“I wish I could show you when you are lonely or in darkness the astonishing light of your own being.” — Hafiz
My compassionate style of working combines a psychodynamic, experiential and somatic approach to psychotherapy. I have training in the Hakomi Method and utilize this mindfulness-based, somatic approach in my work.
In a safe, supportive environment your vital concerns will be welcomed and respected. Using a collaborative, empowering, non-judgmental form of therapy, I will help you listen to and explore your deepest concerns with openness, interest and kindness.
By helping you mindfully observe your thoughts, feelings, memories and physical sensations as they arise in the present moment you will become familiar with your deepest, most inner truth and wisdom. Developing “focused self-awareness” you will learn to trust and believe in yourself more, allowing change to occur naturally from within.
Hakomi Body-Centered Psychotherapy
The Hakomi Method (www.hakomicalifornia.org) has been taught and practiced world-wide for the past 35 years. Hakomi was originated by Ron Kurtz in the mid-seventies and draws on Eastern spiritual traditions, Western psychology and somatic and body-centered therapies. Hakomi offers a gentle but powerful somatic approach to personal change and transformation. The name is based on the Hopi Indian word that asks the question “Who are you?”
The following quotes describe aspects of Hakomi therapy:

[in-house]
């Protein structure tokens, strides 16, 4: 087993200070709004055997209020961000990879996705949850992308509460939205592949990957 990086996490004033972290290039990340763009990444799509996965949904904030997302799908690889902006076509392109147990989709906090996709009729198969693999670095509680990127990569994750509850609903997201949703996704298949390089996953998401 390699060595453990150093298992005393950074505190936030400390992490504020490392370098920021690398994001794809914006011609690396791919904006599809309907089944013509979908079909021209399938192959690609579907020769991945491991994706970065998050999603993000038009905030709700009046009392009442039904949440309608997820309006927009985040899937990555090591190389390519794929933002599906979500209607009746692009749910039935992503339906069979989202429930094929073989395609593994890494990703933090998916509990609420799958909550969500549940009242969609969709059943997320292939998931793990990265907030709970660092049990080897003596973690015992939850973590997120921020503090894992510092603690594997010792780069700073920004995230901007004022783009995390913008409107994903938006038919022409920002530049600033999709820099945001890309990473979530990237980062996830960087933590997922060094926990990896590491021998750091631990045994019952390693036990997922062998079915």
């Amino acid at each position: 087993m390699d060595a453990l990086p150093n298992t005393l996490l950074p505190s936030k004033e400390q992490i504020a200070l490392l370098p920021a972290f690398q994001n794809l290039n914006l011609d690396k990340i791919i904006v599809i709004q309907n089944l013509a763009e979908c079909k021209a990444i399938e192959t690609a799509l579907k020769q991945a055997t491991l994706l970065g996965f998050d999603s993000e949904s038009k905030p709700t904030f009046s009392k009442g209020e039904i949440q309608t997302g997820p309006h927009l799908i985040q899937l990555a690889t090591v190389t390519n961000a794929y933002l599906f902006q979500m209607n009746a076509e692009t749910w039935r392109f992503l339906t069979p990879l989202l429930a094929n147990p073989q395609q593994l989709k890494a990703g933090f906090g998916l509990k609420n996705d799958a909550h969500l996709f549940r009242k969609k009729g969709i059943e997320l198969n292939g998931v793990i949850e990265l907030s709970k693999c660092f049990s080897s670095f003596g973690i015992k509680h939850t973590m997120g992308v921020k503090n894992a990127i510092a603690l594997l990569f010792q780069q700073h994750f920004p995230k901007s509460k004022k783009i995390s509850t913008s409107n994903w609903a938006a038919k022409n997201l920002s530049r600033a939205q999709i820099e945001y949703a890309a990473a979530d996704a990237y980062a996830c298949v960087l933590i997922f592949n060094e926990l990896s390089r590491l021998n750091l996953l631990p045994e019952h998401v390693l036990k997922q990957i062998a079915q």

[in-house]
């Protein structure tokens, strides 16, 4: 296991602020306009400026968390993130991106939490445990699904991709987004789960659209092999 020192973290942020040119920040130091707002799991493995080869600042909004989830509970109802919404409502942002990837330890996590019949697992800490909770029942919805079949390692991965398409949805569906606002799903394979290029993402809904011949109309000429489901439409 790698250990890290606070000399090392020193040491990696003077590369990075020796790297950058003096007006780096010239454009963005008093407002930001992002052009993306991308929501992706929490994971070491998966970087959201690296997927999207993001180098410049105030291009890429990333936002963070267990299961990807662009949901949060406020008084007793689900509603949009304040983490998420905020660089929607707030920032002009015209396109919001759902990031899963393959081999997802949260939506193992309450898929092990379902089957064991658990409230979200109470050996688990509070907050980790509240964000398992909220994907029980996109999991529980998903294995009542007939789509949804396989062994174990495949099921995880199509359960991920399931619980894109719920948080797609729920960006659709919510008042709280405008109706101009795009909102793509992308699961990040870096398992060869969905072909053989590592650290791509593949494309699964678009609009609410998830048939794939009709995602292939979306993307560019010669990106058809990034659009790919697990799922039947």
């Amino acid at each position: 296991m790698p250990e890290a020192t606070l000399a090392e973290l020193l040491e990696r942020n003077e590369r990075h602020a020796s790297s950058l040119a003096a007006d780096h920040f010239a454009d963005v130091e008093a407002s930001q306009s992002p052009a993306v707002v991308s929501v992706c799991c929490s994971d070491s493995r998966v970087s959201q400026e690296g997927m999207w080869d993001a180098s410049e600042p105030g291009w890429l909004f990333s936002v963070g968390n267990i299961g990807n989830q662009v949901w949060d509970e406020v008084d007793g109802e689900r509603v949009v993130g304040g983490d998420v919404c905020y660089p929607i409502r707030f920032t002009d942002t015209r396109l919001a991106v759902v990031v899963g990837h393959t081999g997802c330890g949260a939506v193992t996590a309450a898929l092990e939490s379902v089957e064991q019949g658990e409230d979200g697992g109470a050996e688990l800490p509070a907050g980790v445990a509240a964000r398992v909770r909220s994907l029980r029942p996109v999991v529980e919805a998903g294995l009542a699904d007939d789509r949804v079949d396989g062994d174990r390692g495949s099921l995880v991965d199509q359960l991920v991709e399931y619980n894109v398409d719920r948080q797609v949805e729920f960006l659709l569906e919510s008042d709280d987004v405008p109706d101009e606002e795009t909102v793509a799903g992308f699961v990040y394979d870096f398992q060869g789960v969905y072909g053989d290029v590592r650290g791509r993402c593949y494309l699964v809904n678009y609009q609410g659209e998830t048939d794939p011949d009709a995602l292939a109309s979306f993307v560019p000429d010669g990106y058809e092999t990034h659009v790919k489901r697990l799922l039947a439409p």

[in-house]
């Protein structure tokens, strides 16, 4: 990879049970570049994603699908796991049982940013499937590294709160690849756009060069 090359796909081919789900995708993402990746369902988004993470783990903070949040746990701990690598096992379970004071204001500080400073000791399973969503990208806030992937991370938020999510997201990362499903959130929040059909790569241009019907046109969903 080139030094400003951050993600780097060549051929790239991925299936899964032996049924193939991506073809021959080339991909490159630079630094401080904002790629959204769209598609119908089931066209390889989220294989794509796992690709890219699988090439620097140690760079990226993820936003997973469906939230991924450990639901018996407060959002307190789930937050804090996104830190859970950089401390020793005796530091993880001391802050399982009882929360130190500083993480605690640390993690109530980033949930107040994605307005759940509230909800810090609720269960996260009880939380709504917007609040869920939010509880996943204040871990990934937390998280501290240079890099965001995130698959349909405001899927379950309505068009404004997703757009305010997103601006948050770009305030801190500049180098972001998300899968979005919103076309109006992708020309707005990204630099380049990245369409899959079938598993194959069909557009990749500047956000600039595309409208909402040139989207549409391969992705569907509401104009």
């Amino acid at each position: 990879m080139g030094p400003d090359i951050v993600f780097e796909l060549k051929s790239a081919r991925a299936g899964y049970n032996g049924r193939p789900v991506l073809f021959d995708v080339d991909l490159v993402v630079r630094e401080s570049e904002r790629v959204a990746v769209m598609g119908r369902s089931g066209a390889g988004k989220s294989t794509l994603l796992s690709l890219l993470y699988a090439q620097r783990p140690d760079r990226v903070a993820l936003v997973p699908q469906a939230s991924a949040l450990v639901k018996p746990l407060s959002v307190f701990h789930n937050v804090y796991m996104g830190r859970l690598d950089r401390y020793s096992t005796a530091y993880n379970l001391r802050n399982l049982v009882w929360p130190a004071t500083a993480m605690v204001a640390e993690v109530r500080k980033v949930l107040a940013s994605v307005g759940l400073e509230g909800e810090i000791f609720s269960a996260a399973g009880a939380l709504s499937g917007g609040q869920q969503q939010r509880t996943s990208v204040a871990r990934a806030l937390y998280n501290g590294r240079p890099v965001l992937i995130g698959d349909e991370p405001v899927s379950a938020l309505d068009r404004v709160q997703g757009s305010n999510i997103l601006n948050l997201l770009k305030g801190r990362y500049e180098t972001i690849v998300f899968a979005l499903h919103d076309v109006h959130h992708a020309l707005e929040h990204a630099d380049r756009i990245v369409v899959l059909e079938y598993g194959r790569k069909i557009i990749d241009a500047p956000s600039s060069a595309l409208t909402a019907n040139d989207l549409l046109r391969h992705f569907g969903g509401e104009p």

“In Hakomi, we focus on bodily experiences, like sensations, emotions, tensions and movements. This focus on experience, rather than abstract notions, leads to more grounded insights and understanding. We discover the roots of psychological organization and we find meaning by working with here and now experiences. The body is alive with meaning and memory. We focus on experience, not for its own sake, but to learn from them, how we came to be who we are, and how we shall move on.” ~ Ron Kurtz.
“To make Hakomi effective a practitioner must be more than just someone who knows a method. The practitioner must be someone whose very presence can be healing, a person who has all the qualities needed to support emotional healing in another.” ~ Ron Kurtz
“Therapy can move from dialogue with a therapist about our life in the distant or immediate past to an exploration of our present, inner lives through cultivating what Buddhists call mindfulness.”
~ Greg Johanson and Ron Kurtz